The best way to achieve this is with the heat cranked up to 11. “Once you’ve got your sausage over the direct flame, lid up,” per Denes.


6 Spicy South Indian Recipes You Cannot Miss

Highlights

Think South Indian food and you are at a loss of words to describe the same. It has to be one of the most unique sub-cuisines of India, with dishes so versatile that you are always spoilt for choice. There are plenty of options for days where you want to give your tummy a break and enjoy something light, cool and homely, and on days you are particularly adventurous, there is a whole gamut of options to pick and choose from. Here are some spicy and scrumptious dishes that have ruled our hearts since forever. We guarantee you would be making these recipes over and over again, for some of these are a big hit among all age groups already.

Here Are 6 Spicy South Indian Recipes You Must Try:

1. Tomato Chutney

This is one of the two chutneys that are almost always served with all classic South Indian snacks. Vada, idli, uttapam, dosa, there is nothing that this chutney cannot go with. Unlike in coconut chutney, this tomato chutney offers enough room for you to satiate all your spicy cravings. Try it for yourself with this recipe.

Tomato chutney is a popular South Indian condiment.

2. Chicken 65

This crackling recipe is every chicken lover's dream come true. Tender chicken chunks tossed in a special 65 masala promise a spicy, tangy and a wholesome affair. The appetiser is also much less complicated to make than you think. Care to try? here's a recipe.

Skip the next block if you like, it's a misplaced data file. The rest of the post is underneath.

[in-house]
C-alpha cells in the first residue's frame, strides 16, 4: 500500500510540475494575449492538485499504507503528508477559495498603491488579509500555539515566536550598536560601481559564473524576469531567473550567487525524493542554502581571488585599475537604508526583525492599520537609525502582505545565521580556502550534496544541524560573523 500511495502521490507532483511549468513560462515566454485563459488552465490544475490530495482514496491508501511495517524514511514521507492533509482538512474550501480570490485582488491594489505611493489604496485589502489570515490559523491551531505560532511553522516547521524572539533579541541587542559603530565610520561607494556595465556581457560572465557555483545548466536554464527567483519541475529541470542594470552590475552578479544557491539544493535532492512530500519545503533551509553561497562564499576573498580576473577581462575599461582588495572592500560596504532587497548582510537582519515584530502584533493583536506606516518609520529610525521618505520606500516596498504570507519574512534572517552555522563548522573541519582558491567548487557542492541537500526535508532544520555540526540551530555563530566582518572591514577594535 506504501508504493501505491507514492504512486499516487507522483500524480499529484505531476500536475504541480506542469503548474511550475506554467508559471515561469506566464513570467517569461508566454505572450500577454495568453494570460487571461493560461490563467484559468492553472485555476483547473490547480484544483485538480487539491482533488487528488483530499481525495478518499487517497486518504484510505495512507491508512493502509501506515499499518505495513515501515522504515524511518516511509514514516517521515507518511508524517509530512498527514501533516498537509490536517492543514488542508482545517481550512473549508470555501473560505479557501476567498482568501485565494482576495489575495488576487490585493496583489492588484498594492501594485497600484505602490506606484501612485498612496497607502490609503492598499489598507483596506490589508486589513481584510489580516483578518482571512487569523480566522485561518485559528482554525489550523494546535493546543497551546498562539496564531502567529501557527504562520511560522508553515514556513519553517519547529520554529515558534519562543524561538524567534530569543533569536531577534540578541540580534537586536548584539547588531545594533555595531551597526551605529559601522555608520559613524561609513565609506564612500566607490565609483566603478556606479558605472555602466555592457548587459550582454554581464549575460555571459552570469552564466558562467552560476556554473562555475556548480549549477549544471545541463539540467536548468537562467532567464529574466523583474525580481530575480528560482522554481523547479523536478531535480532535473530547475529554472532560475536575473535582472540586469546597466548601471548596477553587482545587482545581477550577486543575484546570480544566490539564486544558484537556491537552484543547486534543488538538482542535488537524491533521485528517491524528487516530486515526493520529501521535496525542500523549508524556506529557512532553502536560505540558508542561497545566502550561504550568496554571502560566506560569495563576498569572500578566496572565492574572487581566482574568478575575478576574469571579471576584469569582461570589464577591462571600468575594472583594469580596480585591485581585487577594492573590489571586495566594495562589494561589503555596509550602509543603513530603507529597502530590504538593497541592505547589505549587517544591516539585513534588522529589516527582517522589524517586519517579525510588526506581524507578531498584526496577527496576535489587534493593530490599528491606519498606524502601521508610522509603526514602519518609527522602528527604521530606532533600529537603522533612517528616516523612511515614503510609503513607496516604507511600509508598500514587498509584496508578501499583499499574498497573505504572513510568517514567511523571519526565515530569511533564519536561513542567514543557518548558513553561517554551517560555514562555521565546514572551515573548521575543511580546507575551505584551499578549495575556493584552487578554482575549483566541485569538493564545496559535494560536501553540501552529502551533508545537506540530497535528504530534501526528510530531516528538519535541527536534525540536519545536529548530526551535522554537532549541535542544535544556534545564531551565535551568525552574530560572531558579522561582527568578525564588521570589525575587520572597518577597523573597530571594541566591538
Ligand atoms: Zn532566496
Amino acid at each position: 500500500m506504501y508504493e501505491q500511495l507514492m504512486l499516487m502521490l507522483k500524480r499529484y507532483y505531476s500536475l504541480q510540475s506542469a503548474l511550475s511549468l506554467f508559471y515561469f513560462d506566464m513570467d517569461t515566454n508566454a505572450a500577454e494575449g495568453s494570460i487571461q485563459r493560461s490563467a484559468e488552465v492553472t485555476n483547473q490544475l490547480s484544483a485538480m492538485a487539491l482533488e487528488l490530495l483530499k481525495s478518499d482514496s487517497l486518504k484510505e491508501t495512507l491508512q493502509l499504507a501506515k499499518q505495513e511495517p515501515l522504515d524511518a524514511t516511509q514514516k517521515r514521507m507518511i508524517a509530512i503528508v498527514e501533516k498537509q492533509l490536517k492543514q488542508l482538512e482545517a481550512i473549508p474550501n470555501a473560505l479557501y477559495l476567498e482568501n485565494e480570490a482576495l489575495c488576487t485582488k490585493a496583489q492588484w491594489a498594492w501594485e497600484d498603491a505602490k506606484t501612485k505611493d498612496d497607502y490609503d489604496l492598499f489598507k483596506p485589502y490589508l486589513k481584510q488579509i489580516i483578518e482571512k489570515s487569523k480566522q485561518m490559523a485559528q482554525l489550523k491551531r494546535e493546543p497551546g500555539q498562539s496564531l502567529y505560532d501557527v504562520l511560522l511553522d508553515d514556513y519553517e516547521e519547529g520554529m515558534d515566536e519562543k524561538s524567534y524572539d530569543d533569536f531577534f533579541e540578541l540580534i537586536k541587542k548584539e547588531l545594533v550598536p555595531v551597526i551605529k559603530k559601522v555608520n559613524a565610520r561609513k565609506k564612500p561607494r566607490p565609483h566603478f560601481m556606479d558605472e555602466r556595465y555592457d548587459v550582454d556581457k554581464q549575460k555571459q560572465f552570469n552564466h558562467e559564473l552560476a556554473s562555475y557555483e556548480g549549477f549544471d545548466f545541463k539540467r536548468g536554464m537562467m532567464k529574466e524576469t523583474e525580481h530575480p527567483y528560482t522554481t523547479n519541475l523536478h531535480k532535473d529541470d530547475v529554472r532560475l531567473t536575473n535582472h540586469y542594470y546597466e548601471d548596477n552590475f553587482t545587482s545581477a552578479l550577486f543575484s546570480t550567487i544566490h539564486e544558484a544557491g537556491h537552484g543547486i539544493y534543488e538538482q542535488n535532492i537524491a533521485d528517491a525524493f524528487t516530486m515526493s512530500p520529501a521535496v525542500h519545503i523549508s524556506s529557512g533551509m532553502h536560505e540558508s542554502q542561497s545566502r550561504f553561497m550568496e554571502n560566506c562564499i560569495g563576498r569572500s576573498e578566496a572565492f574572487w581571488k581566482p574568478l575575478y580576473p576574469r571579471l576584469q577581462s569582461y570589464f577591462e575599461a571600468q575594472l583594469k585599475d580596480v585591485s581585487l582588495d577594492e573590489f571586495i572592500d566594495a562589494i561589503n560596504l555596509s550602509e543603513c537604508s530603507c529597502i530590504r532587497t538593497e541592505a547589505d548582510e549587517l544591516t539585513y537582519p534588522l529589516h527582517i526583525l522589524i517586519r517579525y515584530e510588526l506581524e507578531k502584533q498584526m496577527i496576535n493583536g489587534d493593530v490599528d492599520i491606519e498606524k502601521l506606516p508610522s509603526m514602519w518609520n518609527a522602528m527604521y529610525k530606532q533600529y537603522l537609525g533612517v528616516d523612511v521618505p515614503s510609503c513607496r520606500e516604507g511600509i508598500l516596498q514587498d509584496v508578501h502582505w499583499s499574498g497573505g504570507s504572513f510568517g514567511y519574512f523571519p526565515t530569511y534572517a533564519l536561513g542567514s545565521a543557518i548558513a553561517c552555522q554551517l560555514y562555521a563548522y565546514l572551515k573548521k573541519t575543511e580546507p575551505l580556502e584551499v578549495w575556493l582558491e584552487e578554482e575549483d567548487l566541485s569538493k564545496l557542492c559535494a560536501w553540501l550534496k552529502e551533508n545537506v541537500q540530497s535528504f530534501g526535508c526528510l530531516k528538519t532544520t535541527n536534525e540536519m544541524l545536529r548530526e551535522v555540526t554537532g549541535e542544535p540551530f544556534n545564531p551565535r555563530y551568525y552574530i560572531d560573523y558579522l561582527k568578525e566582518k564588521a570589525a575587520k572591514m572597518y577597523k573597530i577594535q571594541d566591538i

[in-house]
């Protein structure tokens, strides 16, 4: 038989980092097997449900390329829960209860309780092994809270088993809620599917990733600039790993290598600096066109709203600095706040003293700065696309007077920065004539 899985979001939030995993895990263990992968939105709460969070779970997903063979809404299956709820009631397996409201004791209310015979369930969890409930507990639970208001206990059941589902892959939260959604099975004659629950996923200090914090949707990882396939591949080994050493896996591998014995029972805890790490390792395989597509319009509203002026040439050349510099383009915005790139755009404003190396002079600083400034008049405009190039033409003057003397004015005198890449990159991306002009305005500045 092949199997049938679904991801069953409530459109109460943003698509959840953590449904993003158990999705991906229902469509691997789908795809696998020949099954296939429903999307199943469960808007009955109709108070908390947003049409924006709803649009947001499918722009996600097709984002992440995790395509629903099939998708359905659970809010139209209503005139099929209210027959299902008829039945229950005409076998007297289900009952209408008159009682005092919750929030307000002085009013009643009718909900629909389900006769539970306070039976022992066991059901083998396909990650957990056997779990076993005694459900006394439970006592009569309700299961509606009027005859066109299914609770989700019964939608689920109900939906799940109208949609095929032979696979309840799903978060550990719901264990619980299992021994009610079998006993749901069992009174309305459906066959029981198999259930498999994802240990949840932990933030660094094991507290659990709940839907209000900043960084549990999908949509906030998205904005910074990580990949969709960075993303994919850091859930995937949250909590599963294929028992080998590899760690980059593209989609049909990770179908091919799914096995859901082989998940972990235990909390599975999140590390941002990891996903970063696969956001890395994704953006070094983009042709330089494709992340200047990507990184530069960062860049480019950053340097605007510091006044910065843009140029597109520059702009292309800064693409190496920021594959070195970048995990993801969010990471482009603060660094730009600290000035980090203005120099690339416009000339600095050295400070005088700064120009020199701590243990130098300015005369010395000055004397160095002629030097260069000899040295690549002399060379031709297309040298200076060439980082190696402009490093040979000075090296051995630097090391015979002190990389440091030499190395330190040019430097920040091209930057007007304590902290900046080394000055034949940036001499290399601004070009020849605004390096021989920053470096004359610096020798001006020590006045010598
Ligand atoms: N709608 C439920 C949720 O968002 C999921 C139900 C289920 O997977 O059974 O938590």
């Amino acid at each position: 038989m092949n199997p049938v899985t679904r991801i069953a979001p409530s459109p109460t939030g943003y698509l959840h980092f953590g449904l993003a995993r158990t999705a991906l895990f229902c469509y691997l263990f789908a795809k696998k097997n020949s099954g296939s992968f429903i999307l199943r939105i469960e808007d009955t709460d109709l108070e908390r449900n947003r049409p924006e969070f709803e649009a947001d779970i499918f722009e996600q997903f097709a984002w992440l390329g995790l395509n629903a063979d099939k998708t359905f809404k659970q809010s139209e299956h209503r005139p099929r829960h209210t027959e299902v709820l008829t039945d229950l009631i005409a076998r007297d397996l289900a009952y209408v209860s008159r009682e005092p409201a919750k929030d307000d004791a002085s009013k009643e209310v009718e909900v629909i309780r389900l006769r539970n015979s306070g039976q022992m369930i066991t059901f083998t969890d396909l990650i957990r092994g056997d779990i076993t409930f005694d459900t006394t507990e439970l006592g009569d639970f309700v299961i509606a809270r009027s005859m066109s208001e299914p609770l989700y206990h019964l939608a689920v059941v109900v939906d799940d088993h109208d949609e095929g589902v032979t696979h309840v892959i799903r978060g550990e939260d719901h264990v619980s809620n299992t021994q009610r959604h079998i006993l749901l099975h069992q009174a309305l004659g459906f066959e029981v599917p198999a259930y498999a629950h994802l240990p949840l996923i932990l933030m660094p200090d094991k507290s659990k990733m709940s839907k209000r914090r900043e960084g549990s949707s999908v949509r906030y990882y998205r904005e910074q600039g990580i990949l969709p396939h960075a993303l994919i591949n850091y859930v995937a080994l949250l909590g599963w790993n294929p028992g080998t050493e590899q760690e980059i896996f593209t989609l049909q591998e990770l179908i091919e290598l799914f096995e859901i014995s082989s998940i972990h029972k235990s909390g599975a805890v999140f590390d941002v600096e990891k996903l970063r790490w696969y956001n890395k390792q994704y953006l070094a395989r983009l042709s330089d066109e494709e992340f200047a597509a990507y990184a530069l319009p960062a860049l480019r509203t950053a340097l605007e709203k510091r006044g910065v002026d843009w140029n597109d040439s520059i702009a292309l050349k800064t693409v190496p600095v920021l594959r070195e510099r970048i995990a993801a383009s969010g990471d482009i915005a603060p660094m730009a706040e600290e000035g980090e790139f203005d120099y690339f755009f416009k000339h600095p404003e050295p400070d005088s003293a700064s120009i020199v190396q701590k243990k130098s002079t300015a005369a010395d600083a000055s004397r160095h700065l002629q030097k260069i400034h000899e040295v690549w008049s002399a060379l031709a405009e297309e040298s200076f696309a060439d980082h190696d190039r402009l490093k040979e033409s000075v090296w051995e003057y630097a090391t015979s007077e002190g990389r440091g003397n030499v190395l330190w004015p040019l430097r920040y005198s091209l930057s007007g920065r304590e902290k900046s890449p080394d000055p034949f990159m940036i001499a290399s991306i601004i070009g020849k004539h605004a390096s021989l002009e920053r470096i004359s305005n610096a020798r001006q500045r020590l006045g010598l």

3. Kozhikodan Biryani

This toothsome and tempting biryani is a whole gamut of flavours. The juicy meat and the intensity of spices and how it seeps through the rice truly makes for a robust treat. Kozhikodan biryani is one of the most popular recipes hailing from Calicut. The biryani is also topped with boiled eggs. Click here for the recipe.

Biryani is a rice-meat combo we can never get enough of

This south Indian appetiser is the most soothing thing you can treat yourself with this winter. Rich, and red in colour, this soup is made with the goodness of tomatoes and high-protein toor dal and a special rasam masala that is nothing short of magic. Click here for the recipe.

5. Kerala Chicken Roast

Crispy and succulent chicken roasted in a melange of rustic masala masalas and curry leaves. This semi-dry chicken recipe is fried until perfection. The green chillies, pepper and onion add to the drama. Click here for the recipe.

This tiny, crispy, fried snack is a sensation in Karnataka. Much like pakoras, punugulu are also super crunchy. They are made with a maida batter, the chopped chillies give it just the amount of hotness. Pair with sambhar, rasam or chutney. Click here for the recipe.

Try these recipes at home and let us know how you liked it in the comments section below. Also, let us know about the recipes you liked the best.